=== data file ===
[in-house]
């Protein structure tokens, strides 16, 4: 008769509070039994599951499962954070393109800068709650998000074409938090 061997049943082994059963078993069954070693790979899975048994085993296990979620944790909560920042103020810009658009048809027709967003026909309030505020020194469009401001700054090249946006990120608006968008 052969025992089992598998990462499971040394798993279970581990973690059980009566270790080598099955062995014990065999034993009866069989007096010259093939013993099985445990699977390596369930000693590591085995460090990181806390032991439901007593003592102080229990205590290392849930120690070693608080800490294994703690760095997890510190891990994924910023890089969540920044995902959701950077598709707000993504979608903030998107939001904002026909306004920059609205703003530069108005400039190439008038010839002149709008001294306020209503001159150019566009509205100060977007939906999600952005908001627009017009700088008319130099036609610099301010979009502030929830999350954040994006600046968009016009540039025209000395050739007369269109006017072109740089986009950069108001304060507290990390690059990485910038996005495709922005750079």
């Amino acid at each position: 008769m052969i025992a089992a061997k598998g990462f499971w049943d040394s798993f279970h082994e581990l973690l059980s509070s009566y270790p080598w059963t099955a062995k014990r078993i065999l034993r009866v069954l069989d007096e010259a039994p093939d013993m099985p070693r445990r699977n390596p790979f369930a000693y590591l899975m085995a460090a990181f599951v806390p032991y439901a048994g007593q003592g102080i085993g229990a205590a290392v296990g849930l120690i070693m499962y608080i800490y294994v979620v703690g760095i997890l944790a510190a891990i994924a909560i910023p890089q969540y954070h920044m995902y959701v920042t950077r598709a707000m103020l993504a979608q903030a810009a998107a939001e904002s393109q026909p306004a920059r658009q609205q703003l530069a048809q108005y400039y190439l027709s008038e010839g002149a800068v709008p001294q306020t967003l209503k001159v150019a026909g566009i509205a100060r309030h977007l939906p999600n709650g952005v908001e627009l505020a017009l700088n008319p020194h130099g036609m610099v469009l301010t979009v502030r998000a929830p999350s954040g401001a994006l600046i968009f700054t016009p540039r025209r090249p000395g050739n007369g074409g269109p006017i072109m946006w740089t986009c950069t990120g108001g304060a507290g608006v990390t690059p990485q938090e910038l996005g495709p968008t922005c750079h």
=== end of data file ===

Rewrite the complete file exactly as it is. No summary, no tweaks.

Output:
[in-house]
């Protein structure tokens, strides 16, 4: 008769509070039994599951499962954070393109800068709650998000074409938090 061997049943082994059963078993069954070693790979899975048994085993296990979620944790909560920042103020810009658009048809027709967003026909309030505020020194469009401001700054090249946006990120608006968008 052969025992089992598998990462499971040394798993279970581990973690059980009566270790080598099955062995014990065999034993009866069989007096010259093939013993099985445990699977390596369930000693590591085995460090990181806390032991439901007593003592102080229990205590290392849930120690070693608080800490294994703690760095997890510190891990994924910023890089969540920044995902959701950077598709707000993504979608903030998107939001904002026909306004920059609205703003530069108005400039190439008038010839002149709008001294306020209503001159150019566009509205100060977007939906999600952005908001627009017009700088008319130099036609610099301010979009502030929830999350954040994006600046968009016009540039025209000395050739007369269109006017072109740089986009950069108001304060507290990390690059990485910038996005495709922005750079």
């Amino acid at each position: 008769m052969i025992a089992a061997k598998g990462f499971w049943d040394s798993f279970h082994e581990l973690l059980s509070s009566y270790p080598w059963t099955a062995k014990r078993i065999l034993r009866v069954l069989d007096e010259a039994p093939d013993m099985p070693r445990r699977n390596p790979f369930a000693y590591l899975m085995a460090a990181f599951v806390p032991y439901a048994g007593q003592g102080i085993g229990a205590a290392v296990g849930l120690i070693m499962y608080i800490y294994v979620v703690g760095i997890l944790a510190a891990i994924a909560i910023p890089q969540y954070h920044m995902y959701v920042t950077r598709a707000m103020l993504a979608q903030a810009a998107a939001e904002s393109q026909p306004a920059r658009q609205q703003l530069a048809q108005y400039y190439l027709s008038e010839g002149a800068v709008p001294q306020t967003l209503k001159v150019a026909g566009i509205a100060r309030h977007l939906p999600n709650g952005v908001e627009l505020a017009l700088n008319p020194h130099g036609m610099v469009l301010t979009v502030r998000a929830p999350s954040g401001a994006l600046i968009f700054t016009p540039r025209r090249p000395g050739n007369g074409g269109p006017i072109m946006w740089t986009c950069t990120g108001g304060a507290g608006v990390t690059p990485q938090e910038l996005g495709p968008t922005c750079h």